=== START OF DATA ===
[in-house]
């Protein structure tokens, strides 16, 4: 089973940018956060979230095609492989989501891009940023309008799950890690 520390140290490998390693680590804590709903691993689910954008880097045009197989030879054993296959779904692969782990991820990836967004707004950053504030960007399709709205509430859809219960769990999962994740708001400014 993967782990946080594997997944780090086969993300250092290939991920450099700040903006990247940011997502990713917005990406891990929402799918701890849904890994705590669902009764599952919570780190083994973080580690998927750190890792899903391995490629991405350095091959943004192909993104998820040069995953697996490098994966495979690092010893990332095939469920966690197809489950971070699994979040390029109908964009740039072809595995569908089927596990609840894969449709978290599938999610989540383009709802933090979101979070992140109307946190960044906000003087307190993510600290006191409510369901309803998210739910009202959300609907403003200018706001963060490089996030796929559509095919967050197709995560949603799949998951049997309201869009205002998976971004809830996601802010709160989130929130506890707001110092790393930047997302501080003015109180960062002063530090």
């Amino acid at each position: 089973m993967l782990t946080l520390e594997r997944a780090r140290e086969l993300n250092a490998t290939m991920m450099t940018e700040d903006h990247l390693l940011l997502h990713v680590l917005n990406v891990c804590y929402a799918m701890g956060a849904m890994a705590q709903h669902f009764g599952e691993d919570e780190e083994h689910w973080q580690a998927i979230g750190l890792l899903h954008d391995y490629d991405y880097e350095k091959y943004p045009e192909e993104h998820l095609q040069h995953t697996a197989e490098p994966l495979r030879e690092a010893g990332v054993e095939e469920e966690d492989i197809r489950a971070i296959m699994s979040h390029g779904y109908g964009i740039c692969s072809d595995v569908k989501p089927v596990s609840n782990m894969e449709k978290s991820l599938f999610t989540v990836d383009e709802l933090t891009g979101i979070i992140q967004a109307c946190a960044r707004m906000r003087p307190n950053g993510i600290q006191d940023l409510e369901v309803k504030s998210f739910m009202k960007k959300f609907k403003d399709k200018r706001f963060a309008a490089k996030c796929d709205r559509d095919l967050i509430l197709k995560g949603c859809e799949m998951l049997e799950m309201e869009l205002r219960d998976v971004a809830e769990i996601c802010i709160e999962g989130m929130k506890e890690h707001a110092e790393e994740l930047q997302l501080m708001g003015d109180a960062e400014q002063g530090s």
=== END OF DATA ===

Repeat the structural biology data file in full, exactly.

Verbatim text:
[in-house]
């Protein structure tokens, strides 16, 4: 089973940018956060979230095609492989989501891009940023309008799950890690 520390140290490998390693680590804590709903691993689910954008880097045009197989030879054993296959779904692969782990991820990836967004707004950053504030960007399709709205509430859809219960769990999962994740708001400014 993967782990946080594997997944780090086969993300250092290939991920450099700040903006990247940011997502990713917005990406891990929402799918701890849904890994705590669902009764599952919570780190083994973080580690998927750190890792899903391995490629991405350095091959943004192909993104998820040069995953697996490098994966495979690092010893990332095939469920966690197809489950971070699994979040390029109908964009740039072809595995569908089927596990609840894969449709978290599938999610989540383009709802933090979101979070992140109307946190960044906000003087307190993510600290006191409510369901309803998210739910009202959300609907403003200018706001963060490089996030796929559509095919967050197709995560949603799949998951049997309201869009205002998976971004809830996601802010709160989130929130506890707001110092790393930047997302501080003015109180960062002063530090």
């Amino acid at each position: 089973m993967l782990t946080l520390e594997r997944a780090r140290e086969l993300n250092a490998t290939m991920m450099t940018e700040d903006h990247l390693l940011l997502h990713v680590l917005n990406v891990c804590y929402a799918m701890g956060a849904m890994a705590q709903h669902f009764g599952e691993d919570e780190e083994h689910w973080q580690a998927i979230g750190l890792l899903h954008d391995y490629d991405y880097e350095k091959y943004p045009e192909e993104h998820l095609q040069h995953t697996a197989e490098p994966l495979r030879e690092a010893g990332v054993e095939e469920e966690d492989i197809r489950a971070i296959m699994s979040h390029g779904y109908g964009i740039c692969s072809d595995v569908k989501p089927v596990s609840n782990m894969e449709k978290s991820l599938f999610t989540v990836d383009e709802l933090t891009g979101i979070i992140q967004a109307c946190a960044r707004m906000r003087p307190n950053g993510i600290q006191d940023l409510e369901v309803k504030s998210f739910m009202k960007k959300f609907k403003d399709k200018r706001f963060a309008a490089k996030c796929d709205r559509d095919l967050i509430l197709k995560g949603c859809e799949m998951l049997e799950m309201e869009l205002r219960d998976v971004a809830e769990i996601c802010i709160e999962g989130m929130k506890e890690h707001a110092e790393e994740l930047q997302l501080m708001g003015d109180a960062e400014q002063g530090s």